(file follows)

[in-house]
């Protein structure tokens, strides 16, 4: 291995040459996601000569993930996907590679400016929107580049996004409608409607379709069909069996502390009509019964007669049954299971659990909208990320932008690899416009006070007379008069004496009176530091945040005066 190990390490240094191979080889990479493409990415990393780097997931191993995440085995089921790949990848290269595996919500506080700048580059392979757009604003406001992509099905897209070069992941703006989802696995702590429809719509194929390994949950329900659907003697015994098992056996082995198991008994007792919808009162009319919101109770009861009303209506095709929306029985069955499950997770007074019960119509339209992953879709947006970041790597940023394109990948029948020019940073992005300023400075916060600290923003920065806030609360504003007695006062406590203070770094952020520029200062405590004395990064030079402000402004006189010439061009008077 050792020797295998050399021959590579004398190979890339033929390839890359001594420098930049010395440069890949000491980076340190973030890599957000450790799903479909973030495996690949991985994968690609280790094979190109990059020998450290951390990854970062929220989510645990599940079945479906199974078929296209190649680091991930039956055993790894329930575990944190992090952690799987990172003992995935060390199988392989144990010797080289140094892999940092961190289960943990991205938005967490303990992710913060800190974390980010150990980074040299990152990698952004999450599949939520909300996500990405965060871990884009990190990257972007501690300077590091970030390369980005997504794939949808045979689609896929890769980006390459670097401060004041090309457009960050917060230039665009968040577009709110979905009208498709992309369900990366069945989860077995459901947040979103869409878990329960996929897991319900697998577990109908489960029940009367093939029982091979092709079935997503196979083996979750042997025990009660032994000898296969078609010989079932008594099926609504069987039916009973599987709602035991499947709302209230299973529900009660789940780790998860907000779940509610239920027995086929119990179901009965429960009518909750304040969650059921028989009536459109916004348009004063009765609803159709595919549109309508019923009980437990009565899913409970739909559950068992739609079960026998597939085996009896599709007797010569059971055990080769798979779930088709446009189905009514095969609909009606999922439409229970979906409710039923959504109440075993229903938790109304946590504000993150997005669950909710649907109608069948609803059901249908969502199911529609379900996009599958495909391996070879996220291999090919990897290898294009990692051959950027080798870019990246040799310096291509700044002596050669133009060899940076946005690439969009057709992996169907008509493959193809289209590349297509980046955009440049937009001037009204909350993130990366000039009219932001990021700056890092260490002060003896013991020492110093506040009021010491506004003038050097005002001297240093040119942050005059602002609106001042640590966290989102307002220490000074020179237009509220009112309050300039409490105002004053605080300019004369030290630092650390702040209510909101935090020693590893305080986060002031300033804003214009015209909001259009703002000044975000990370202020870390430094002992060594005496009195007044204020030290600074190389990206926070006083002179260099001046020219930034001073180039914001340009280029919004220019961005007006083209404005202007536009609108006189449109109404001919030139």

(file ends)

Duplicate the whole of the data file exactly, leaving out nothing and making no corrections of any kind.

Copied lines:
[in-house]
């Protein structure tokens, strides 16, 4: 291995040459996601000569993930996907590679400016929107580049996004409608409607379709069909069996502390009509019964007669049954299971659990909208990320932008690899416009006070007379008069004496009176530091945040005066 190990390490240094191979080889990479493409990415990393780097997931191993995440085995089921790949990848290269595996919500506080700048580059392979757009604003406001992509099905897209070069992941703006989802696995702590429809719509194929390994949950329900659907003697015994098992056996082995198991008994007792919808009162009319919101109770009861009303209506095709929306029985069955499950997770007074019960119509339209992953879709947006970041790597940023394109990948029948020019940073992005300023400075916060600290923003920065806030609360504003007695006062406590203070770094952020520029200062405590004395990064030079402000402004006189010439061009008077 050792020797295998050399021959590579004398190979890339033929390839890359001594420098930049010395440069890949000491980076340190973030890599957000450790799903479909973030495996690949991985994968690609280790094979190109990059020998450290951390990854970062929220989510645990599940079945479906199974078929296209190649680091991930039956055993790894329930575990944190992090952690799987990172003992995935060390199988392989144990010797080289140094892999940092961190289960943990991205938005967490303990992710913060800190974390980010150990980074040299990152990698952004999450599949939520909300996500990405965060871990884009990190990257972007501690300077590091970030390369980005997504794939949808045979689609896929890769980006390459670097401060004041090309457009960050917060230039665009968040577009709110979905009208498709992309369900990366069945989860077995459901947040979103869409878990329960996929897991319900697998577990109908489960029940009367093939029982091979092709079935997503196979083996979750042997025990009660032994000898296969078609010989079932008594099926609504069987039916009973599987709602035991499947709302209230299973529900009660789940780790998860907000779940509610239920027995086929119990179901009965429960009518909750304040969650059921028989009536459109916004348009004063009765609803159709595919549109309508019923009980437990009565899913409970739909559950068992739609079960026998597939085996009896599709007797010569059971055990080769798979779930088709446009189905009514095969609909009606999922439409229970979906409710039923959504109440075993229903938790109304946590504000993150997005669950909710649907109608069948609803059901249908969502199911529609379900996009599958495909391996070879996220291999090919990897290898294009990692051959950027080798870019990246040799310096291509700044002596050669133009060899940076946005690439969009057709992996169907008509493959193809289209590349297509980046955009440049937009001037009204909350993130990366000039009219932001990021700056890092260490002060003896013991020492110093506040009021010491506004003038050097005002001297240093040119942050005059602002609106001042640590966290989102307002220490000074020179237009509220009112309050300039409490105002004053605080300019004369030290630092650390702040209510909101935090020693590893305080986060002031300033804003214009015209909001259009703002000044975000990370202020870390430094002992060594005496009195007044204020030290600074190389990206926070006083002179260099001046020219930034001073180039914001340009280029919004220019961005007006083209404005202007536009609108006189449109109404001919030139």